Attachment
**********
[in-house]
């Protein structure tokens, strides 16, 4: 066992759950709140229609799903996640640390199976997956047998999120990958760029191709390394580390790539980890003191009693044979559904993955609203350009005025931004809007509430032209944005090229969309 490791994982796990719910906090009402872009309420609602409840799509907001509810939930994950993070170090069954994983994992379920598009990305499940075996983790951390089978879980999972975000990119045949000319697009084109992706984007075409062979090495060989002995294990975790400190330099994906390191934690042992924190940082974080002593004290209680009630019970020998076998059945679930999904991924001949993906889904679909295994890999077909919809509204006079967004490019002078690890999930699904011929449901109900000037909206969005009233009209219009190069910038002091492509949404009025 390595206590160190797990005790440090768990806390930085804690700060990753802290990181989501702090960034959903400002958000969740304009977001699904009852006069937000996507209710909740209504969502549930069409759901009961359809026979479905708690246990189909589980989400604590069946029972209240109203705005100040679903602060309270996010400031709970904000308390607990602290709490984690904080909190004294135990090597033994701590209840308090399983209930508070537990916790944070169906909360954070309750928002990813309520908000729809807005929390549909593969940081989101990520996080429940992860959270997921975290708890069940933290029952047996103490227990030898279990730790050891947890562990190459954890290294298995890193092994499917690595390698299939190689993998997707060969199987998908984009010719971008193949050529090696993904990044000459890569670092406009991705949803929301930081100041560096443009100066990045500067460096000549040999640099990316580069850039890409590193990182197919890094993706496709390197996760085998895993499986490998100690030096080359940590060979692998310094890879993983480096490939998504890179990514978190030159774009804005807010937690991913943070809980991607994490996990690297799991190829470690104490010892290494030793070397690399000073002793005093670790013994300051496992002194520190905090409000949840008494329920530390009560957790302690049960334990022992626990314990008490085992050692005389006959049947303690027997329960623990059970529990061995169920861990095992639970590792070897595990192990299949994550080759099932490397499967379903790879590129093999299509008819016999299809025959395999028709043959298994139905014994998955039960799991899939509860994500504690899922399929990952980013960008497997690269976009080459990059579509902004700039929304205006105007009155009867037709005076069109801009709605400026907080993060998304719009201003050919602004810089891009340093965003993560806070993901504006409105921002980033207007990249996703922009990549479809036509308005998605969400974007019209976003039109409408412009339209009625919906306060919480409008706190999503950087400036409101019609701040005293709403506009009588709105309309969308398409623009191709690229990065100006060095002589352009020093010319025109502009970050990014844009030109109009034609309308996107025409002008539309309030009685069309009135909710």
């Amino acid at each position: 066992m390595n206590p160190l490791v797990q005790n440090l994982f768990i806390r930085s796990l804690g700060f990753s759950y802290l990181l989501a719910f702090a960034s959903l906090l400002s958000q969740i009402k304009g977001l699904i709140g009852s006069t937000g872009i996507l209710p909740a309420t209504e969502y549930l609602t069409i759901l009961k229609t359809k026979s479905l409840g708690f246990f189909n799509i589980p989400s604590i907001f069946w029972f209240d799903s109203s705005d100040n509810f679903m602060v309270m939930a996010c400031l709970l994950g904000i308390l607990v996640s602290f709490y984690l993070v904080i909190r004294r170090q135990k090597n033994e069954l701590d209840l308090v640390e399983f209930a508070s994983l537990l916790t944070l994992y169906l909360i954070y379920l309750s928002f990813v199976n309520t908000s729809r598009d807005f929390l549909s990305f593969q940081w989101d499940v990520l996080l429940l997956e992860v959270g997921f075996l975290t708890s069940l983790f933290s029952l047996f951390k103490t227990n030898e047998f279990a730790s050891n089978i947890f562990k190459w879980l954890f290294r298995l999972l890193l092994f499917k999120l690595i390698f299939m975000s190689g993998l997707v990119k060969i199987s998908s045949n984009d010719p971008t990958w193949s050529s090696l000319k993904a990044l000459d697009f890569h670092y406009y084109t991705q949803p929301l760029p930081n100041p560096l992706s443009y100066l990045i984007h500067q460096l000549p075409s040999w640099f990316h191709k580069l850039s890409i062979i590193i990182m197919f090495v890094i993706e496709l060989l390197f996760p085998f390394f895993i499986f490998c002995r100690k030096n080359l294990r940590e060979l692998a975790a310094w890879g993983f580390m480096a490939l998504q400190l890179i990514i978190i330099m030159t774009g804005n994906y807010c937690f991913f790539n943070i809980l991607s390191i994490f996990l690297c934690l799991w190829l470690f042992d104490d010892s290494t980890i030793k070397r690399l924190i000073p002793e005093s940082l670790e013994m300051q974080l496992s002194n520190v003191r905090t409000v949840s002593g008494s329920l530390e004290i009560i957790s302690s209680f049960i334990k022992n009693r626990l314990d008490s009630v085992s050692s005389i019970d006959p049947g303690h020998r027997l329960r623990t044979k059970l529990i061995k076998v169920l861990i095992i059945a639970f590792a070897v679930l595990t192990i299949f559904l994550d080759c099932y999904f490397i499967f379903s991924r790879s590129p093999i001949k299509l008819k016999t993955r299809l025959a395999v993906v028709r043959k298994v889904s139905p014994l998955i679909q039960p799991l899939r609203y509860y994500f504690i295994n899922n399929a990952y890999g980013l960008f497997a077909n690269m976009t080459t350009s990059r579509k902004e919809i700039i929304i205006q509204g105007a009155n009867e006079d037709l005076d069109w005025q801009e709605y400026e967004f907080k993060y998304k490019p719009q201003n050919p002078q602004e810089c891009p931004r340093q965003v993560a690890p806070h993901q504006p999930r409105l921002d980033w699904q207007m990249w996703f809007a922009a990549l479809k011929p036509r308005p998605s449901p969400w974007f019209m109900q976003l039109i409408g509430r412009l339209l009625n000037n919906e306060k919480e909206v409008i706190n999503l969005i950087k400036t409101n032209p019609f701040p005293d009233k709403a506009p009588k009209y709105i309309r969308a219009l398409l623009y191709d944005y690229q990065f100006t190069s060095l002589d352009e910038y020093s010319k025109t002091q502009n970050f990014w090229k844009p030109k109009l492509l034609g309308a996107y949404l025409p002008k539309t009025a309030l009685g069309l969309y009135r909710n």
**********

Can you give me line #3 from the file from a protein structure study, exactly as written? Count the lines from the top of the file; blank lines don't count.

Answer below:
């Amino acid at each position: 066992m390595n206590p160190l490791v797990q005790n440090l994982f768990i806390r930085s796990l804690g700060f990753s759950y802290l990181l989501a719910f702090a960034s959903l906090l400002s958000q969740i009402k304009g977001l699904i709140g009852s006069t937000g872009i996507l209710p909740a309420t209504e969502y549930l609602t069409i759901l009961k229609t359809k026979s479905l409840g708690f246990f189909n799509i589980p989400s604590i907001f069946w029972f209240d799903s109203s705005d100040n509810f679903m602060v309270m939930a996010c400031l709970l994950g904000i308390l607990v996640s602290f709490y984690l993070v904080i909190r004294r170090q135990k090597n033994e069954l701590d209840l308090v640390e399983f209930a508070s994983l537990l916790t944070l994992y169906l909360i954070y379920l309750s928002f990813v199976n309520t908000s729809r598009d807005f929390l549909s990305f593969q940081w989101d499940v990520l996080l429940l997956e992860v959270g997921f075996l975290t708890s069940l983790f933290s029952l047996f951390k103490t227990n030898e047998f279990a730790s050891n089978i947890f562990k190459w879980l954890f290294r298995l999972l890193l092994f499917k999120l690595i390698f299939m975000s190689g993998l997707v990119k060969i199987s998908s045949n984009d010719p971008t990958w193949s050529s090696l000319k993904a990044l000459d697009f890569h670092y406009y084109t991705q949803p929301l760029p930081n100041p560096l992706s443009y100066l990045i984007h500067q460096l000549p075409s040999w640099f990316h191709k580069l850039s890409i062979i590193i990182m197919f090495v890094i993706e496709l060989l390197f996760p085998f390394f895993i499986f490998c002995r100690k030096n080359l294990r940590e060979l692998a975790a310094w890879g993983f580390m480096a490939l998504q400190l890179i990514i978190i330099m030159t774009g804005n994906y807010c937690f991913f790539n943070i809980l991607s390191i994490f996990l690297c934690l799991w190829l470690f042992d104490d010892s290494t980890i030793k070397r690399l924190i000073p002793e005093s940082l670790e013994m300051q974080l496992s002194n520190v003191r905090t409000v949840s002593g008494s329920l530390e004290i009560i957790s302690s209680f049960i334990k022992n009693r626990l314990d008490s009630v085992s050692s005389i019970d006959p049947g303690h020998r027997l329960r623990t044979k059970l529990i061995k076998v169920l861990i095992i059945a639970f590792a070897v679930l595990t192990i299949f559904l994550d080759c099932y999904f490397i499967f379903s991924r790879s590129p093999i001949k299509l008819k016999t993955r299809l025959a395999v993906v028709r043959k298994v889904s139905p014994l998955i679909q039960p799991l899939r609203y509860y994500f504690i295994n899922n399929a990952y890999g980013l960008f497997a077909n690269m976009t080459t350009s990059r579509k902004e919809i700039i929304i205006q509204g105007a009155n009867e006079d037709l005076d069109w005025q801009e709605y400026e967004f907080k993060y998304k490019p719009q201003n050919p002078q602004e810089c891009p931004r340093q965003v993560a690890p806070h993901q504006p999930r409105l921002d980033w699904q207007m990249w996703f809007a922009a990549l479809k011929p036509r308005p998605s449901p969400w974007f019209m109900q976003l039109i409408g509430r412009l339209l009625n000037n919906e306060k919480e909206v409008i706190n999503l969005i950087k400036t409101n032209p019609f701040p005293d009233k709403a506009p009588k009209y709105i309309r969308a219009l398409l623009y191709d944005y690229q990065f100006t190069s060095l002589d352009e910038y020093s010319k025109t002091q502009n970050f990014w090229k844009p030109k109009l492509l034609g309308a996107y949404l025409p002008k539309t009025a309030l009685g069309l969309y009135r909710n």